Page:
CTFs worth £2.4bn in future

The first group of children in Britain and Northern Ireland who have been eligible to set up a child trust fund (CTF) through a solicitor are looking at reaping around £2.4 billion in today's money when they reach 18, Children's Mutual estimates.

This money includes the £250 voucher that the government provides to start the fund as well as the tax-free interest accrued on this and the amount in top-ups that children receive through gifting.

The amount of money growing in trust funds is likely to see 18-year-olds in Belfast and Northern Ireland with an extra £9,500 cash on average as they start out into adulthood.

Children born in Belfast and Northern Ireland on or after September 1st 2002 receive a £250 voucher to start their account, which is often done through solicitors to ensure the best investment is made and kept safe.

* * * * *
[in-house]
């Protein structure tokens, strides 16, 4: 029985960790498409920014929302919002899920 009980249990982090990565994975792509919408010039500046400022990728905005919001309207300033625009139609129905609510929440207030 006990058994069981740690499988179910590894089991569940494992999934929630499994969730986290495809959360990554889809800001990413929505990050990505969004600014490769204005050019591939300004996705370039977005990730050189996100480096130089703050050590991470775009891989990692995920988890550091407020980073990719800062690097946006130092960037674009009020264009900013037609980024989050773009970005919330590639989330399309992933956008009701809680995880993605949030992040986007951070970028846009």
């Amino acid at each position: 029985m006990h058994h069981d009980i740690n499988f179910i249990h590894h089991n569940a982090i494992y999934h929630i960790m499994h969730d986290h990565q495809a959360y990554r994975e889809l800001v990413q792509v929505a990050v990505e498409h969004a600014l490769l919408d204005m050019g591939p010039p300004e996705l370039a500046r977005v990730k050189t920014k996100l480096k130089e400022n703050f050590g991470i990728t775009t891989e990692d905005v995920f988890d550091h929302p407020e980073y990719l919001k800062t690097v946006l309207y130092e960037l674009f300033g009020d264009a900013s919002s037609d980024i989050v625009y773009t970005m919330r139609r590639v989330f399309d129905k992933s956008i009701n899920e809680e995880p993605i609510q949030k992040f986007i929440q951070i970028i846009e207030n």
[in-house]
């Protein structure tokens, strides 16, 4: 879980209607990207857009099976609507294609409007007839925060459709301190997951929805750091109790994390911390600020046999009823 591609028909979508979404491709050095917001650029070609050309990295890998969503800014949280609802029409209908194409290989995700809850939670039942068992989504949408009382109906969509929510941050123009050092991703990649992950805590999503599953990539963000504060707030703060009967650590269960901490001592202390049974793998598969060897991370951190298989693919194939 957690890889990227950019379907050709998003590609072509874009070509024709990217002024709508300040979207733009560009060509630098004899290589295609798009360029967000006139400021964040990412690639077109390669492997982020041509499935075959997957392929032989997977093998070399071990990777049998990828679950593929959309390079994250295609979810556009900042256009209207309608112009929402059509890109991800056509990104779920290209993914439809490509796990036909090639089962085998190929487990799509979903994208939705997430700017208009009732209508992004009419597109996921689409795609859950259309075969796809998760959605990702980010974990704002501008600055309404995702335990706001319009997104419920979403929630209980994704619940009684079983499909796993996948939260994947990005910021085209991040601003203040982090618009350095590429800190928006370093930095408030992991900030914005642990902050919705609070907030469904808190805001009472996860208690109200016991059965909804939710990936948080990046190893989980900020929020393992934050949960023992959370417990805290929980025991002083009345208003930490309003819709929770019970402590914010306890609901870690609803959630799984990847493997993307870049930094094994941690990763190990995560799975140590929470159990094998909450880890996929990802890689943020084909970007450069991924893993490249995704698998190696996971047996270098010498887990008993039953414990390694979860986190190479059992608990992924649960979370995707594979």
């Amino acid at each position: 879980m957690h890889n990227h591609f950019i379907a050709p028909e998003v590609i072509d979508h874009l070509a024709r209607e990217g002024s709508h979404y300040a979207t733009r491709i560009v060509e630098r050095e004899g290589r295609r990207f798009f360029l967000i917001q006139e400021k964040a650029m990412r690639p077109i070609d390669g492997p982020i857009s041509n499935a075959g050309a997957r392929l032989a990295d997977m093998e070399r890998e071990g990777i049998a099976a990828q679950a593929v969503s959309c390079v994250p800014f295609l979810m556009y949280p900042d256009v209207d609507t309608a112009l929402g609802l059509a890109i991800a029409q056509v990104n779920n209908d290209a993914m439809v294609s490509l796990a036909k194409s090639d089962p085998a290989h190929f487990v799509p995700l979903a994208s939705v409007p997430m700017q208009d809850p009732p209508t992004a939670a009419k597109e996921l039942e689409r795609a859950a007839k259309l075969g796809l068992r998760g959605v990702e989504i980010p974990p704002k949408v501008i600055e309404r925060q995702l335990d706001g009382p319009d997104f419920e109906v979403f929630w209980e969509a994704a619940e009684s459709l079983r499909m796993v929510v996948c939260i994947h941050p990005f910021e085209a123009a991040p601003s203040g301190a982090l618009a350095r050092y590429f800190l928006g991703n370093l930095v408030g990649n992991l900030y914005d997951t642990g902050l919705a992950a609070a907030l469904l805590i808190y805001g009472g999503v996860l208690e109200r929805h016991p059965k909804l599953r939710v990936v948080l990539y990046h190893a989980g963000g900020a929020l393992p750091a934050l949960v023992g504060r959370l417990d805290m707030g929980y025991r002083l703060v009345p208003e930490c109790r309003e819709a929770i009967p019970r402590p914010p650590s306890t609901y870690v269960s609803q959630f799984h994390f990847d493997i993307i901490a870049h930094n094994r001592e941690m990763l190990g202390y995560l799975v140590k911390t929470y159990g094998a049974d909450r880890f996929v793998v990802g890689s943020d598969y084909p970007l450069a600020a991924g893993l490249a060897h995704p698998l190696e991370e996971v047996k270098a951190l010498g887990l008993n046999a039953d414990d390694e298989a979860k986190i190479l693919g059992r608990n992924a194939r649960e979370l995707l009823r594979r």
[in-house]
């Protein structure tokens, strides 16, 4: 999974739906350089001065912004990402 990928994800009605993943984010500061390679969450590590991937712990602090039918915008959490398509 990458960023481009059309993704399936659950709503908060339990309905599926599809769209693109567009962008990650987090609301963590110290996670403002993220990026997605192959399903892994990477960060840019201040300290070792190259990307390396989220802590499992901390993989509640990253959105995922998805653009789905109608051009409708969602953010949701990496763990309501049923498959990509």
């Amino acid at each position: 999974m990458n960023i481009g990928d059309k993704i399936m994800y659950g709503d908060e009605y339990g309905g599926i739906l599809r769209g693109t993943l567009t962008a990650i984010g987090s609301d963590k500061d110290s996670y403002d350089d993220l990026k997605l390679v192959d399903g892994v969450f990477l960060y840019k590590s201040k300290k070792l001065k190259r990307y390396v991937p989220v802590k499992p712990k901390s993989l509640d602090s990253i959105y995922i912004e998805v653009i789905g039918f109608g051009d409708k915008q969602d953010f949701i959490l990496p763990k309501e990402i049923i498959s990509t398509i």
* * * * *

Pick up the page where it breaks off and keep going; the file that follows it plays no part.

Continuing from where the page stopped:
After critics have claimed that upon hitting the age of 18, teenagers are likely to blow the money, an independent advisor claims that parents should take some responsibility for the investments they make for their child.

Phil Perry, a spokesperson for Ark Financial Planning Limited, said: "A CTF is something that, although there are specific policies available for children, if it has the child's name on it, it does mean that it falls into their possession at a certain time.

"[Parents] have a responsibility and a duty of care with their child to make sure that the fund attains the best growth that it can, although I believe there are a huge percentage of people who have just stuck theirs in a building society in a cash type fund."

Parents in Belfast and Northern Ireland should visit their solicitors to discuss what to do about their child's CTF and the best way to make the most of the tax-free account.

Contact us for legal advice